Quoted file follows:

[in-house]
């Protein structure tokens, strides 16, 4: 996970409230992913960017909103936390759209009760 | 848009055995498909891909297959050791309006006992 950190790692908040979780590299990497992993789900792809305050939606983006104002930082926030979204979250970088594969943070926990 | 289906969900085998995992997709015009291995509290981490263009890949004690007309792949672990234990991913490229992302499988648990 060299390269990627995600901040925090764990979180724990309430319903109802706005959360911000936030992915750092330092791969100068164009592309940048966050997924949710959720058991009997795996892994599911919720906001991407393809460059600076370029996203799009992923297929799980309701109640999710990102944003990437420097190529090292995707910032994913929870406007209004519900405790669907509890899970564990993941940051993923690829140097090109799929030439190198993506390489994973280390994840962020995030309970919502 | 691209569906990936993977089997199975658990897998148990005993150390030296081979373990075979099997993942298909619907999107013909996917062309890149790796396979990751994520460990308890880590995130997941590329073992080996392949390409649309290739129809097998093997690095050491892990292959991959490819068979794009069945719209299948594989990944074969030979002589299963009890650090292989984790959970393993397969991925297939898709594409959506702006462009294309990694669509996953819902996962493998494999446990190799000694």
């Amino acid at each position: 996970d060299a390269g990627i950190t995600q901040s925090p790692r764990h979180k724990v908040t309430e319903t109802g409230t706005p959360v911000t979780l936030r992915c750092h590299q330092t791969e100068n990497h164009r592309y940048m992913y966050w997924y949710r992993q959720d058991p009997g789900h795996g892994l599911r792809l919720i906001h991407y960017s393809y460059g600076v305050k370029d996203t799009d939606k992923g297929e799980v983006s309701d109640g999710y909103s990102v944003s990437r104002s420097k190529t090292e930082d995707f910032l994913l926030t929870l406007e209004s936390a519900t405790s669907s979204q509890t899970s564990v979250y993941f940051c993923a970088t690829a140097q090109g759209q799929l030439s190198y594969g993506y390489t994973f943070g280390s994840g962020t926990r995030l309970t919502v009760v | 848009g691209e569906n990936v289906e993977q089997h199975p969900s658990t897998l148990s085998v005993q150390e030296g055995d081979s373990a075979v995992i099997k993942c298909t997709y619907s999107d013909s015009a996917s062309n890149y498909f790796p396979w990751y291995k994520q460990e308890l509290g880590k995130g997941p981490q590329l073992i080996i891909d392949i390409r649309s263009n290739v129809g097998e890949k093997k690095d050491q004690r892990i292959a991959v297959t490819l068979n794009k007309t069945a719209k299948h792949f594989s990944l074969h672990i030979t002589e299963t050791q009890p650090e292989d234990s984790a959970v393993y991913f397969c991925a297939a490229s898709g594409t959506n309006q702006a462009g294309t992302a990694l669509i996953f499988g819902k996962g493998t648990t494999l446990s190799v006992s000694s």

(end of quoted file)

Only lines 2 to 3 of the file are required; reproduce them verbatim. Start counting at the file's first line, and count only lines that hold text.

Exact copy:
């Protein structure tokens, strides 16, 4: 996970409230992913960017909103936390759209009760 | 848009055995498909891909297959050791309006006992 950190790692908040979780590299990497992993789900792809305050939606983006104002930082926030979204979250970088594969943070926990 | 289906969900085998995992997709015009291995509290981490263009890949004690007309792949672990234990991913490229992302499988648990 060299390269990627995600901040925090764990979180724990309430319903109802706005959360911000936030992915750092330092791969100068164009592309940048966050997924949710959720058991009997795996892994599911919720906001991407393809460059600076370029996203799009992923297929799980309701109640999710990102944003990437420097190529090292995707910032994913929870406007209004519900405790669907509890899970564990993941940051993923690829140097090109799929030439190198993506390489994973280390994840962020995030309970919502 | 691209569906990936993977089997199975658990897998148990005993150390030296081979373990075979099997993942298909619907999107013909996917062309890149790796396979990751994520460990308890880590995130997941590329073992080996392949390409649309290739129809097998093997690095050491892990292959991959490819068979794009069945719209299948594989990944074969030979002589299963009890650090292989984790959970393993397969991925297939898709594409959506702006462009294309990694669509996953819902996962493998494999446990190799000694």
């Amino acid at each position: 996970d060299a390269g990627i950190t995600q901040s925090p790692r764990h979180k724990v908040t309430e319903t109802g409230t706005p959360v911000t979780l936030r992915c750092h590299q330092t791969e100068n990497h164009r592309y940048m992913y966050w997924y949710r992993q959720d058991p009997g789900h795996g892994l599911r792809l919720i906001h991407y960017s393809y460059g600076v305050k370029d996203t799009d939606k992923g297929e799980v983006s309701d109640g999710y909103s990102v944003s990437r104002s420097k190529t090292e930082d995707f910032l994913l926030t929870l406007e209004s936390a519900t405790s669907s979204q509890t899970s564990v979250y993941f940051c993923a970088t690829a140097q090109g759209q799929l030439s190198y594969g993506y390489t994973f943070g280390s994840g962020t926990r995030l309970t919502v009760v | 848009g691209e569906n990936v289906e993977q089997h199975p969900s658990t897998l148990s085998v005993q150390e030296g055995d081979s373990a075979v995992i099997k993942c298909t997709y619907s999107d013909s015009a996917s062309n890149y498909f790796p396979w990751y291995k994520q460990e308890l509290g880590k995130g997941p981490q590329l073992i080996i891909d392949i390409r649309s263009n290739v129809g097998e890949k093997k690095d050491q004690r892990i292959a991959v297959t490819l068979n794009k007309t069945a719209k299948h792949f594989s990944l074969h672990i030979t002589e299963t050791q009890p650090e292989d234990s984790a959970v393993y991913f397969c991925a297939a490229s898709g594409t959506n309006q702006a462009g294309t992302a990694l669509i996953f499988g819902k996962g493998t648990t494999l446990s190799v006992s000694s």